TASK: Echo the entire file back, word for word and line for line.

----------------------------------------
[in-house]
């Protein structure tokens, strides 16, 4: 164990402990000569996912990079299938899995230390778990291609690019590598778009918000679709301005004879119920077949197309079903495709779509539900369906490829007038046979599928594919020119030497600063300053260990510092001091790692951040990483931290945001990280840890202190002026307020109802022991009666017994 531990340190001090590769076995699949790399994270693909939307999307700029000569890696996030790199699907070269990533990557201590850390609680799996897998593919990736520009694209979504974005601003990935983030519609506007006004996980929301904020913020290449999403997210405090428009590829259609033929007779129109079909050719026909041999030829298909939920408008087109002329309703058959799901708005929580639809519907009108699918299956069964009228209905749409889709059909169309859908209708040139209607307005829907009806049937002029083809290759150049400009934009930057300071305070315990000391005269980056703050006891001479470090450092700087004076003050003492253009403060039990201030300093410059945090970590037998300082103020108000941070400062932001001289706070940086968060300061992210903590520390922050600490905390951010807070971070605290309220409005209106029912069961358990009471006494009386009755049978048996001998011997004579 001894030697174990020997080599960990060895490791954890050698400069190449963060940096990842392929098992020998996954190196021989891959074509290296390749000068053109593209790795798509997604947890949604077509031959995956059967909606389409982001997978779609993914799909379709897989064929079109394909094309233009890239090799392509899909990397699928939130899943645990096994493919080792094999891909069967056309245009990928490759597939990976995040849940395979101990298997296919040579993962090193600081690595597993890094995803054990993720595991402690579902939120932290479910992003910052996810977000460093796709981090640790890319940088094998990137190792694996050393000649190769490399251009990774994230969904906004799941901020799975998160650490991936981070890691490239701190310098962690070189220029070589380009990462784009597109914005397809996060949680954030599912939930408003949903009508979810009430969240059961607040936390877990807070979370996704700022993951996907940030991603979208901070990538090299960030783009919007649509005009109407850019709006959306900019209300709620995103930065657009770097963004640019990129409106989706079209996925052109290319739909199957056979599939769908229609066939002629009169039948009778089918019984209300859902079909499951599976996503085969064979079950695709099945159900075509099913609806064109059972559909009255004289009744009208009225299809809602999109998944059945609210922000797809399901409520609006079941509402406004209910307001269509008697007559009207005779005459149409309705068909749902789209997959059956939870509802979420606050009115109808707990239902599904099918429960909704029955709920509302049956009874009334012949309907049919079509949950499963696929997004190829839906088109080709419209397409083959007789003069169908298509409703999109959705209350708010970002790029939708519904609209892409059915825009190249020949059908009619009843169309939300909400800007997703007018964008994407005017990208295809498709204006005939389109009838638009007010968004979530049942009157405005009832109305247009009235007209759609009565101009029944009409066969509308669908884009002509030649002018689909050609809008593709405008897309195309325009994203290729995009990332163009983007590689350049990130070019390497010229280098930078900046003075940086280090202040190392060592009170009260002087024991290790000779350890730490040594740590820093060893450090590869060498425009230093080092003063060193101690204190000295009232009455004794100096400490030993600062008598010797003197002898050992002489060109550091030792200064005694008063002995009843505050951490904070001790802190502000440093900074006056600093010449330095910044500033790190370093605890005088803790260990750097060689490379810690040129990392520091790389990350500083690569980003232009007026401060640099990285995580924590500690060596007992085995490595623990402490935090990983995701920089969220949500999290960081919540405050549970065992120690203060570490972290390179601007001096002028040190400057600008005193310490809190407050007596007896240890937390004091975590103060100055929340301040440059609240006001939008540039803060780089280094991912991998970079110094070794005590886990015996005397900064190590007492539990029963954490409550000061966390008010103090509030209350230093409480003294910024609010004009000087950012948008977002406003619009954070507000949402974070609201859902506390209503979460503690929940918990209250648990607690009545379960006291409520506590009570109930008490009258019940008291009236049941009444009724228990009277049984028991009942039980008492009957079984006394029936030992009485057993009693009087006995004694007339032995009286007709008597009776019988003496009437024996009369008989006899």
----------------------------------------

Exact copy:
[in-house]
């Protein structure tokens, strides 16, 4: 164990402990000569996912990079299938899995230390778990291609690019590598778009918000679709301005004879119920077949197309079903495709779509539900369906490829007038046979599928594919020119030497600063300053260990510092001091790692951040990483931290945001990280840890202190002026307020109802022991009666017994 531990340190001090590769076995699949790399994270693909939307999307700029000569890696996030790199699907070269990533990557201590850390609680799996897998593919990736520009694209979504974005601003990935983030519609506007006004996980929301904020913020290449999403997210405090428009590829259609033929007779129109079909050719026909041999030829298909939920408008087109002329309703058959799901708005929580639809519907009108699918299956069964009228209905749409889709059909169309859908209708040139209607307005829907009806049937002029083809290759150049400009934009930057300071305070315990000391005269980056703050006891001479470090450092700087004076003050003492253009403060039990201030300093410059945090970590037998300082103020108000941070400062932001001289706070940086968060300061992210903590520390922050600490905390951010807070971070605290309220409005209106029912069961358990009471006494009386009755049978048996001998011997004579 001894030697174990020997080599960990060895490791954890050698400069190449963060940096990842392929098992020998996954190196021989891959074509290296390749000068053109593209790795798509997604947890949604077509031959995956059967909606389409982001997978779609993914799909379709897989064929079109394909094309233009890239090799392509899909990397699928939130899943645990096994493919080792094999891909069967056309245009990928490759597939990976995040849940395979101990298997296919040579993962090193600081690595597993890094995803054990993720595991402690579902939120932290479910992003910052996810977000460093796709981090640790890319940088094998990137190792694996050393000649190769490399251009990774994230969904906004799941901020799975998160650490991936981070890691490239701190310098962690070189220029070589380009990462784009597109914005397809996060949680954030599912939930408003949903009508979810009430969240059961607040936390877990807070979370996704700022993951996907940030991603979208901070990538090299960030783009919007649509005009109407850019709006959306900019209300709620995103930065657009770097963004640019990129409106989706079209996925052109290319739909199957056979599939769908229609066939002629009169039948009778089918019984209300859902079909499951599976996503085969064979079950695709099945159900075509099913609806064109059972559909009255004289009744009208009225299809809602999109998944059945609210922000797809399901409520609006079941509402406004209910307001269509008697007559009207005779005459149409309705068909749902789209997959059956939870509802979420606050009115109808707990239902599904099918429960909704029955709920509302049956009874009334012949309907049919079509949950499963696929997004190829839906088109080709419209397409083959007789003069169908298509409703999109959705209350708010970002790029939708519904609209892409059915825009190249020949059908009619009843169309939300909400800007997703007018964008994407005017990208295809498709204006005939389109009838638009007010968004979530049942009157405005009832109305247009009235007209759609009565101009029944009409066969509308669908884009002509030649002018689909050609809008593709405008897309195309325009994203290729995009990332163009983007590689350049990130070019390497010229280098930078900046003075940086280090202040190392060592009170009260002087024991290790000779350890730490040594740590820093060893450090590869060498425009230093080092003063060193101690204190000295009232009455004794100096400490030993600062008598010797003197002898050992002489060109550091030792200064005694008063002995009843505050951490904070001790802190502000440093900074006056600093010449330095910044500033790190370093605890005088803790260990750097060689490379810690040129990392520091790389990350500083690569980003232009007026401060640099990285995580924590500690060596007992085995490595623990402490935090990983995701920089969220949500999290960081919540405050549970065992120690203060570490972290390179601007001096002028040190400057600008005193310490809190407050007596007896240890937390004091975590103060100055929340301040440059609240006001939008540039803060780089280094991912991998970079110094070794005590886990015996005397900064190590007492539990029963954490409550000061966390008010103090509030209350230093409480003294910024609010004009000087950012948008977002406003619009954070507000949402974070609201859902506390209503979460503690929940918990209250648990607690009545379960006291409520506590009570109930008490009258019940008291009236049941009444009724228990009277049984028991009942039980008492009957079984006394029936030992009485057993009693009087006995004694007339032995009286007709008597009776019988003496009437024996009369008989006899």